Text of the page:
Photojournalist Natalie Keyssar discusses how women (and photographers of color) are denied the same opportunities as white men in the photo industry, and why that needs to change. “It robs everyone, including white men, of the ability to understand other perspectives. In such a terribly polarized country as we’re in today, lack of empathy is a violent, destructive force that’s reinforced by a homogeny of perspective,” she says.
Keyssar talks about how she and others are helping younger women photographers stand up to discrimination. She discusses how to address bias and sexist behavior in a constructive way; how photo editors can help diversify the industry; and what men who support the cause of gender equality can do to help.
Gus Powell, a member of the street photography collective iN-PUBLiC and author of two monographs of street photography, will lead a seminar called “Street Photography How & Why” at PhotoPlus Expo on October 25. Street photographers Michelle Groskopf and Elizabeth Bick will also participate in the panel. The following excerpt from “Q&A: Gus Powell on... More ›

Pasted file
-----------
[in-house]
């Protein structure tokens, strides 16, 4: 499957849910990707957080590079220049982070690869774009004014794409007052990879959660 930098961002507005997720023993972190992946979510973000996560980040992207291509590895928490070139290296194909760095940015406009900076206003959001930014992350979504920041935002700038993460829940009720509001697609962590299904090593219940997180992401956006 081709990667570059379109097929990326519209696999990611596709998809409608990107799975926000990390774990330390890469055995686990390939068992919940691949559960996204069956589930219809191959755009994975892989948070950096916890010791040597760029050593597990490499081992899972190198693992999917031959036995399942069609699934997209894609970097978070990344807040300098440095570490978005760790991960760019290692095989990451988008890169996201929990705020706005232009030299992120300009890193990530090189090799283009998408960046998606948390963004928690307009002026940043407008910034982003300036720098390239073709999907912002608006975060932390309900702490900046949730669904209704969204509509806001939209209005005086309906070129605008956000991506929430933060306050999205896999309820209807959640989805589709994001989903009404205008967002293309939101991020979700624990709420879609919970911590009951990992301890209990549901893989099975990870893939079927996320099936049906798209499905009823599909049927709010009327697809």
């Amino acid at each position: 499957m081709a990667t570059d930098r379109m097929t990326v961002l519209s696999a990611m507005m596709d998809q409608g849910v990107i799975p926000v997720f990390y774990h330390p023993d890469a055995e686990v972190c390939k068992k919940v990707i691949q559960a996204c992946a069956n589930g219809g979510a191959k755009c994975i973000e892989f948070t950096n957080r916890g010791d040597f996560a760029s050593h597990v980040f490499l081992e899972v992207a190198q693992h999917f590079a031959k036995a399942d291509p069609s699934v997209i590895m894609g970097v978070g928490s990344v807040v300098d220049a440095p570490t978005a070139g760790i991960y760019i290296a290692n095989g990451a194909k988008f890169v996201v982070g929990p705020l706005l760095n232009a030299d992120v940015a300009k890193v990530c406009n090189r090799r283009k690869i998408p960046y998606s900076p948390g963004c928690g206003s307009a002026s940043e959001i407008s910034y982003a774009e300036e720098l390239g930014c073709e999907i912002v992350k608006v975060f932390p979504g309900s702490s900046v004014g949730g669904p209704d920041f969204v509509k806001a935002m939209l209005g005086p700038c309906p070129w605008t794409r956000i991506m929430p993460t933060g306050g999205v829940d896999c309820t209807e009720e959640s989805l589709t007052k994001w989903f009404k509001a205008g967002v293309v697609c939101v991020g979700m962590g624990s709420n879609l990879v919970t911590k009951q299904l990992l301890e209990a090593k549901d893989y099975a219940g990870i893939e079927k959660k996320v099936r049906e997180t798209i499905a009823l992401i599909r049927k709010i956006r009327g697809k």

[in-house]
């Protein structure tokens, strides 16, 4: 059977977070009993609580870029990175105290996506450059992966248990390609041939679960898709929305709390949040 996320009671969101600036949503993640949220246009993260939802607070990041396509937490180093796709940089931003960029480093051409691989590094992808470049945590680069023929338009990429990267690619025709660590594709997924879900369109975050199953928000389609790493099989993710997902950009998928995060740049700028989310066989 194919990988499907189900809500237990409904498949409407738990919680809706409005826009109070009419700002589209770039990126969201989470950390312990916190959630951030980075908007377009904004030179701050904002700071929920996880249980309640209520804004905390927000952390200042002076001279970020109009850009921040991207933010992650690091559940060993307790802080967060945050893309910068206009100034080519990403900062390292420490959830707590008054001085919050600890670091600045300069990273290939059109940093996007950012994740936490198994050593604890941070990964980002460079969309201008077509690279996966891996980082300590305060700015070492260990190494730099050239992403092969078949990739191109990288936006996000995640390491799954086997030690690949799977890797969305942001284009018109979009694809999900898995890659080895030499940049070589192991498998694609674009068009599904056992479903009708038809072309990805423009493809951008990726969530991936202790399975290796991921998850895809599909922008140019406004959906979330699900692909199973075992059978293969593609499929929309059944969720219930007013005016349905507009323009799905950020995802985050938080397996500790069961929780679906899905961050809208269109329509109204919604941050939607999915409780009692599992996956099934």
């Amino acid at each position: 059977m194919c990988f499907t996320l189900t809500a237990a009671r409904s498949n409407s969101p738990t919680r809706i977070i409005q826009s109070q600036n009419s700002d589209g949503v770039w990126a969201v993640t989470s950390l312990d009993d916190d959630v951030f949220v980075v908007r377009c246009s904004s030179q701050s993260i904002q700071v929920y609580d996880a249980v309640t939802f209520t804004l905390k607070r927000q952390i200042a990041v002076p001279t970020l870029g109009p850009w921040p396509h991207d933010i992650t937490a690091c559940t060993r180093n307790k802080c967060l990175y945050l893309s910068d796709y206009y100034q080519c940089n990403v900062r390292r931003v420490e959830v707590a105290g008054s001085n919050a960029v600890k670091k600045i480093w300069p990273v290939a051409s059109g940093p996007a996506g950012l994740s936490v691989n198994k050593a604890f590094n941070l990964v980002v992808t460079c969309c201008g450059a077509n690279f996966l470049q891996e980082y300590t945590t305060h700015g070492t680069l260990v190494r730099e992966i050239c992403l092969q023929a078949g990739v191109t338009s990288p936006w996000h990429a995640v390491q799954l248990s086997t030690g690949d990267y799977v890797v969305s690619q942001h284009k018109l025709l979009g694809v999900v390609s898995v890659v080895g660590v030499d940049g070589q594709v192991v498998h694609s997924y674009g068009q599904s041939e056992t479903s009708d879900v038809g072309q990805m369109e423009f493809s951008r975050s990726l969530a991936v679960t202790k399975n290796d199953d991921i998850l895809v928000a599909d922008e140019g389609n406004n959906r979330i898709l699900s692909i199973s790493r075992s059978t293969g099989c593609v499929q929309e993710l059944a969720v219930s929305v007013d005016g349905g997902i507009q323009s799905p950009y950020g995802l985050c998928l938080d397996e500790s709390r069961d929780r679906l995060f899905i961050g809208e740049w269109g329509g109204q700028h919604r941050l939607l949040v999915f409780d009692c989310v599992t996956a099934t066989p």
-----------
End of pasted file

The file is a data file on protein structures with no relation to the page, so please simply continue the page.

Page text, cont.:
Shahidul Alam, the award-winning photographer, teacher, and founder of the photo agencies Drik Photo and Majority World, was denied bail at a hearing on September 11, 36 days after plainclothes police dragged him from his home. Alam has been charged under Section 57 of Bangladesh’s Information and Communication Technology (ICT) Act, which criminalizes the sharing... More ›
Photojournalist Antonin Kratochvil has resigned from VII, weeks after a July 16 article in Columbia Journalism Review reported that he sexually assaulted one female member of the agency and was abusive to others. The agency announced the resignation on its website September 3 without offering any details. “On August 24th, 2018, Antonin Kratochvil submitted his... More ›